Recent credit looks at the number of credit accounts you've recently opened and the number of hard inquiries showing on your report. Every time you apply for a new loan or line of credit, the lender does a hard inquiry on your report and this drops your score by a few points. But credit scoring models understand that people typically shop around when applying for new credit. VantageScore considers all hard inquiries that take place in a 14-day period as a single inquiry.

Opening several new credit accounts close together is a red flag for lenders because it could indicate a potential change of fortune or an increased reliance on credit that could leave you unable to pay back new funds that you borrow. VantageScore has given this category more weight in its 4.0 scoring model.

Available credit

The final category is available credit. This looks at how much credit you have available on your revolving credit accounts. This doesn't have a huge effect on your score but having a larger amount of available credit can raise your score slightly.

What is a good VantageScore?

With the introduction of the VantageScore 3.0, the credit bureaus switched VantageScore's scale from 501–990 to the 300–850 scale that lenders were used to from FICO® Scores. It's up to each lender to decide on the minimum acceptable VantageScore that applicants need for a loan or credit card, but VantageScore breaks down the scores as follows:

Score Range Credit Tier
781–850 Superprime
661–780 Prime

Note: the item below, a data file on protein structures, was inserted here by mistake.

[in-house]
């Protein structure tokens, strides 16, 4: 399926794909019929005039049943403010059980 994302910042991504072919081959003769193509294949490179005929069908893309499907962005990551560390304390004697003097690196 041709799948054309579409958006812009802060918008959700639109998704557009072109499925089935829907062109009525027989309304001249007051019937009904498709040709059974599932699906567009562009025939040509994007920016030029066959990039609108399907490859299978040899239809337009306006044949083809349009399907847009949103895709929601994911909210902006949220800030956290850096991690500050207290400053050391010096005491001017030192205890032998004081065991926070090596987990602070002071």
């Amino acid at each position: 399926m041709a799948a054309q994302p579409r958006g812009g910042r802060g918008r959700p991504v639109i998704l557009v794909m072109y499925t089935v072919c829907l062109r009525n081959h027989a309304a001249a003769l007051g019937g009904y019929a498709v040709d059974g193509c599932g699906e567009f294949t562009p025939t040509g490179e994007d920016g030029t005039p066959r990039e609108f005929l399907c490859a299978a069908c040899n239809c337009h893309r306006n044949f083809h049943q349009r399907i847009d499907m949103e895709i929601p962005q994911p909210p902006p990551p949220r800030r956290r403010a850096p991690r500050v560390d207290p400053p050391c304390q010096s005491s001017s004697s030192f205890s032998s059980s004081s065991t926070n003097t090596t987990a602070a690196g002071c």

601–660 Near prime
300–600 Subprime
Data source: VantageScore Solutions.

Superprime is the best rating you can have and indicates a financially responsible borrower who can be trusted to pay back what they borrow. Prime credit is still good and you shouldn't have much trouble getting approved for loans or lines of credit if you fall in this range.

If you have near-prime or subprime credit, you'll probably struggle a little more when applying for loans or credit cards. Near-prime borrowers may get saddled with higher interest rates than their prime and superprime counterparts, while subprime borrowers might be denied outright. Take steps to improve your VantageScore if it falls into one of the lower two ranges.

Who uses VantageScore?

Financial institutions, like banks and credit unions, often pull your VantageScore to assess the risk in lending to you. Credit card companies and auto lenders also use it. But it's up to each lender to decide which credit scoring model and which version of that model it wants to use.

Usually, you won't know this ahead of time, but fortunately, all credit scoring models consider similar factors, so if one credit score is high, your other scores are likely to be somewhere in the vicinity.

How to check your VantageScore

Several banks and credit card issuers offer free VantageScore 3.0 scores to consumers, though these are typically only from a single bureau. In some cases, you don't even have to work with that lender to receive a free VantageScore. VantageScore's website maintains a list of companies that provide free VantageScores to their customers or the general public.

While not free, you can also get VantageScores directly from the credit bureaus. You might purchase one of these scores to supplement your free VantageScore if your free score is only based on your credit report from a single bureau.

VantageScore 4.0 is still a relatively new scoring model and there doesn't appear to be a place where you can view these yet, either for free or for purchase. But, for most consumers, your VantageScore 3.0 should be similar to your VantageScore 4.0 so this shouldn't be a concern.

How to increase your VantageScore

Raising your VantageScore -- or any credit score for that matter -- comes down to managing your money responsibly. The most important thing you can do is always pay your bills on time. Set up automatic payments or reminders for yourself if you struggle to do this. If you know a payment is going to be a little late, reach out to your lender to notify them and request that they don't report it to the credit bureaus. Your lender might comply if you've been a good payer up until that point.